Dear Tired,

Lifting tired arms, one letter at a time.

The following is an address given by Ryan Forgotten Voices’ President, at CAFO’s Summit in Orlando, Florida on Friday, May 6, 2016. Note for participants: Here’s a video and a webpage on a model for listening well. Thanks for attending the session. We are grateful you came to listen.

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Last year around this time, I was sitting in a remote area south of Blantyre, Malawi. After flooding ravaged land that had not received adequate rains in several years, I came expecting to see hopelessness and desperation. Pastors repeatedly told me that 8 out of 10 people they served through their churches were not eating even once per day. Yet, their was hope emerging from the soil of their worn souls. The more I listened to them share their hopes and dreams, the more I heard how God had been doing a mighty work in them.

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My desire to fix what I saw with my eyes gave way to my ears, who heard whispers of hope transform into roars of God’s faithfulness.
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One pastor told me, we receive $2/week in offerings and we meet to pray and listen to God on how we can bless those in need. We are looking past our trials as we hear of others far worse just nearby. As I went to see this far worse area, those pastors shared how they were receiving $1/week and were praying for wisdom about how to serve widows and orphans.

Choking back tears of awe, I heard my father – a pastor of 44 years – say to God “do they not know they are the poor?”

What a mighty God we serve. There is no economic cutoff where God’s Word stops being true. When we stop and listen, we hear how God has been on the move.

In 1900 there were 9 million Christians in Africa. Today, there are over 540 million (Sagamore Institute, interview, April 2013). The church is growing faster than the orphan crisis. Yet, too often these local pastors leading this explosion of the Gospel are not heard. Their trials are seen when those of us from the West come, but these forgotten voices are not heard.

For the past 12 years, I have been sitting with pastors and saying some form of this: “what I know is God is on the move here. What I don’t know is everything else.”

This wasn’t an intentional international development best practice. It was an honest, humbling moment repeated hundreds, if not thousands of times, as I heard pastors and dying parents discuss what should happen to their children, who would be left on this side of heaven. I didn’t know what should be done and my not knowing gave room so I could listen to those who did. These local pastors and families, with clear voices I needed to hear.

[NOTE: may not have said… time dependent: Listen to this. Did you know 74% of all Zambian families are caring for at least one orphaned child? Less than 1% of American families are doing the same. (Operation World, 7th Edition)]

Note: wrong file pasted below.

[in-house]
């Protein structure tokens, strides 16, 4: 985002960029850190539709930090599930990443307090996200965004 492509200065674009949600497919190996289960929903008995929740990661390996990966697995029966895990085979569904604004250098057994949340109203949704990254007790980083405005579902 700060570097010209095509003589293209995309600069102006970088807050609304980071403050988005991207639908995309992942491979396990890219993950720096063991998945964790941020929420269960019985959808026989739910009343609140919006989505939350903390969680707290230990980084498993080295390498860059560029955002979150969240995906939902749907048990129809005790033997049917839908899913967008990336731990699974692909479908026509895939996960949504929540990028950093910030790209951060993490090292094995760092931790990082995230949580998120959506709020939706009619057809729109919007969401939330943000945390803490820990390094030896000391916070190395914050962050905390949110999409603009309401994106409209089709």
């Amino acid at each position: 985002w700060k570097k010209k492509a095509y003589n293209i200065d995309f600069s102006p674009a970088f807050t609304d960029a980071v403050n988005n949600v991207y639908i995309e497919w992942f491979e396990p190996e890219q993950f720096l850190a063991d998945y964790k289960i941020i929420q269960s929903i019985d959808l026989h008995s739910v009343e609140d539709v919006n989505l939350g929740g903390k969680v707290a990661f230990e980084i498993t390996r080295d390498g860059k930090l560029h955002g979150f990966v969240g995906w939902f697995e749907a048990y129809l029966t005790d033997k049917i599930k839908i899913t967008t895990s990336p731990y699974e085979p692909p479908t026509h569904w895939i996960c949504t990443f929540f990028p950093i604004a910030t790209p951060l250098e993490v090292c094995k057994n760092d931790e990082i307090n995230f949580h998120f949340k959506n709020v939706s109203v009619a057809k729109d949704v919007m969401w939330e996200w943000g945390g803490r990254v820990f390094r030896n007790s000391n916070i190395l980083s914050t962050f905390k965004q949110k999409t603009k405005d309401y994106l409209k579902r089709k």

Here is what I’ve learned from bringing questions to ask and notebooks to fill.

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Custom Plans. No matter where you are working in the world, God has equipped local churches and His people with gifts. Listen to hear how God has been at work in them long before you’ve come. By hearing, you build into them contagious hope. Listening allows the person being heard to testify to God’s work through them – even if our eyes at first cannot see how.

Quiet Investments. Did you know that almost always, outside funding leads to a decrease in local tithing and volunteering? What if we could listen without wanting to be seen? Is it important that the people we serve know that we’ve have been there? I have learned that investing quietly to support local churches that I’ve heard from means I am only taking what I deserve. You and I are here pontificating about the great challenges of our day, while a widow will care for her deceased sister’s children crying in the middle of this night. Hers is the voice to hear. Besides local church elders, the people served by Forgotten Voices never hear of our intervention whenever possible because we see the dignity that comes when we point people to God’s work through their local Church. They better learn of God’s love for them, even if they never hear of mine.

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Finally, Sustainable Income. Remmy Hamapande (pictured right) is our Africa Director and a Children’s Pastor in Zambia. He says that the local church will be there until Christ returns. We should all be courageously working to equip the church to stand on its own even if it means our ministries have to close our doors.

Friends, listening is not something to do to let local leaders help us, as if we are being nice to them. Saying someday they will get it if we are patient. No. That’s not listening. It’s waiting to speak.

Instead, Listening Expectantly is posturing your ears to be in awe and hear what God has done, is doing and will do without you speaking.

Listening helps us be insatiably curious and contagiously hopeful thatGod will roar always, come what may.

In listening well, we declare our weakness and point people to the God who is doing more than we could hope or imagine.

May we stop, embrace our weakness, allow for our own silence, and listen to the power of God roaring through an exploding local Church around the world. To God be the glory. Great things He has done.

Thank you for listening well.

Ryan

Follow Ryan on Twitter: @ryanmkeith

One thought on “The Power of Listening // CAFO2016: Big Ideas

  1. Joy Macdonald says:

    So well written, Ryan! I want to be a listener too!

    Like

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